The article, “Understanding Visual Rhetoric in Digital Writing Environments,” by Mary Hocks is about the rhetoric that is found in digital writing environments. The article talks about how teachers can teach their students to write about the visual rhetoric in digital environments.

New Definitions of Writing

Mary Hocks begins by talking about how visual rhetoric has become more important because of the increased prevalence of interactive media. (Hocks) Digital writing places mix together words and visuals. Due to the “complex relationship between verbal and visual meanings,” the way writing is identified must be changed to adjust to this new relationship. Teachers taught how to teach rhetoric in print are now trying to teach their students visual rhetoric. Changes have to be made to recognize that new writing is a “hybrid” of “verbal, spatial, and visual.”

Visual Digital Rhetoric

Hocks defines audience stance, transparency, and hybridity related to visual rhetoric. She focuses her analysis on native hypertextual writing and reading processes, but she says that what she points out can be used to understand other digital media. (Hocks) She goes on to describe an essay by Wysocki which talks about “the continuities between book design and Web page design.” The essay was written to help teachers better grasp the “histories of design.”

Audience Stance

Hocks defines audience stance by the level of interactivity that the audience gets. Audience stance in Wysocki’s essay is also analysed by Hocks, and the different ways it is utilised are shown.


Transparency is defined as “how the writer designs a document in ways familiar and clear to readers.” Again, Hocks shows how Wysocki’s essay demonstrates this aspect of digital media. One of these ways is how easy it is to navigate for readers.


Hybridity is defined as the “interplay between the visual and the verbal in one constructed, heterogeneous semiotic space.” Hocks talks about how Wysocki merges images and text in “thoughtful and unconventional ways.” She provides various examples from the essay, and says that the essay allows readers to experience a new way of learning.

The Ballad of the Internet Nutball

An example of Xena, from Xena: Warrior Princess. Image found at: TechnoBuffalo

“The Ballad of the Internet Nutball” was written by Christine Boese. This dissertation focused on the “online culture” of a television show called Xena: Warrior Princess. Hocks continues to talk about how this essay displays the three aspects of digital media mentioned above, and provides various examples  of each one that can be found in the essay.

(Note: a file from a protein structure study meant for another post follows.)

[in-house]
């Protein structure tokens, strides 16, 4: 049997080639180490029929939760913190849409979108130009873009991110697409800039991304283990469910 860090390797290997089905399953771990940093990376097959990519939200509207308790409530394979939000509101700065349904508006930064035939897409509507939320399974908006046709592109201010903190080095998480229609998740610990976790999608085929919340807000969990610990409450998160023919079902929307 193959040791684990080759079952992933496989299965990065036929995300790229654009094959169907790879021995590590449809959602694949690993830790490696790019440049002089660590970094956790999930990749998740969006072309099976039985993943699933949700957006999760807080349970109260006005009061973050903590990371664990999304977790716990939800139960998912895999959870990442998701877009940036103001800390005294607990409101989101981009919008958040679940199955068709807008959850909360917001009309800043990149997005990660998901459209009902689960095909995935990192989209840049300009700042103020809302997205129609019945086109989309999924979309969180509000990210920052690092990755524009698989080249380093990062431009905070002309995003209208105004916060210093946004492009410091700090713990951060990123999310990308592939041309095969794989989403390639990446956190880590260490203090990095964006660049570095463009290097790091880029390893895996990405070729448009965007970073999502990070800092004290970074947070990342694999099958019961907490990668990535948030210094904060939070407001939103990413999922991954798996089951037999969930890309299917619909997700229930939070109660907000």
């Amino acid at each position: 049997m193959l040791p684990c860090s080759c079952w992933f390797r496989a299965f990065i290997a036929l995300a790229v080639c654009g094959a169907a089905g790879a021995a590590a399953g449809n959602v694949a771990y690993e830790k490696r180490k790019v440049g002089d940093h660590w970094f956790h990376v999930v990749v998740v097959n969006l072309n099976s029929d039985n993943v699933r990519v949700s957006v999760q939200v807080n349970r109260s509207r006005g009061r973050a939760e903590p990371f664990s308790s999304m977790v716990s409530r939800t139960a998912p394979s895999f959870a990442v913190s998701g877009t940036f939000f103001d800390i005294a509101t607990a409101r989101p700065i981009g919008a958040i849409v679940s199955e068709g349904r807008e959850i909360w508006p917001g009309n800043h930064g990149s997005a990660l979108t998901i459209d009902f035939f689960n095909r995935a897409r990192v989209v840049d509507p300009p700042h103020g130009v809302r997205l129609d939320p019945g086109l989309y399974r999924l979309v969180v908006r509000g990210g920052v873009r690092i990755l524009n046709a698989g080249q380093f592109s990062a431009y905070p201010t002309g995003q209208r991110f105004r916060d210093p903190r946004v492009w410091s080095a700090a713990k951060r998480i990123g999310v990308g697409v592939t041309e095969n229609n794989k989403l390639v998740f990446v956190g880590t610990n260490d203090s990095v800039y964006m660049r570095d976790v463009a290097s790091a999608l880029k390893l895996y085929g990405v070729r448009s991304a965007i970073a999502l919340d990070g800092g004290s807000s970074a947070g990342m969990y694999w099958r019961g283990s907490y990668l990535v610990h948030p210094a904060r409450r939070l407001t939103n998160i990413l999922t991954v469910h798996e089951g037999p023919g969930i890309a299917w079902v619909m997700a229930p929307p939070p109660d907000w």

Hocks goes on to compare both of the articles, according to what they did concerning the three aspects of digital media that are mentioned.

Teaching Visual Digital Rhetoric

The author suggests that in order to teach visual digital rhetoric, students need to be shown how to use multimodality in order to build new knowledge. They also need to use technology to produce this new knowledge. Then she goes on to talk about how students need to be taught how to sift through the “saturated visual and technological landscape” that they are in. She also mentions that teachers need to incorporate new types of texts into their classrooms. Hocks takes an example of a project by a student at Spelman to demonstrate how students can be “designers of knowledge.”

How can we keep from being overwhelmed by all the information in digital landscapes? Image found at: Insight Into English

After this, Hocks describes the ways teachers can teach visual digital rhetoric to their students in two steps. First, she says that assignments that “complement the goals of the course” must be assigned. Second, students need to be taught how to “storyboard their projects.” They storyboard their projects in order to help them plan their projects out.


Mary Hocks article describes aspects of digital writing environments. She defines audience stance, transparency, and hybridity. She stresses the importance of being able to understand meanings behind texts that are mixtures of text and visual cues. She also provides examples to help support her points. Then, she wraps it up by explaining how a teacher can teach their students to understand the visual rhetoric of digital environments.


Hocks, Mary. “Understanding Visual Rhetoric in Digital Writing Environments,” College Composition and Communication 54.4 (2003): pp. 629-656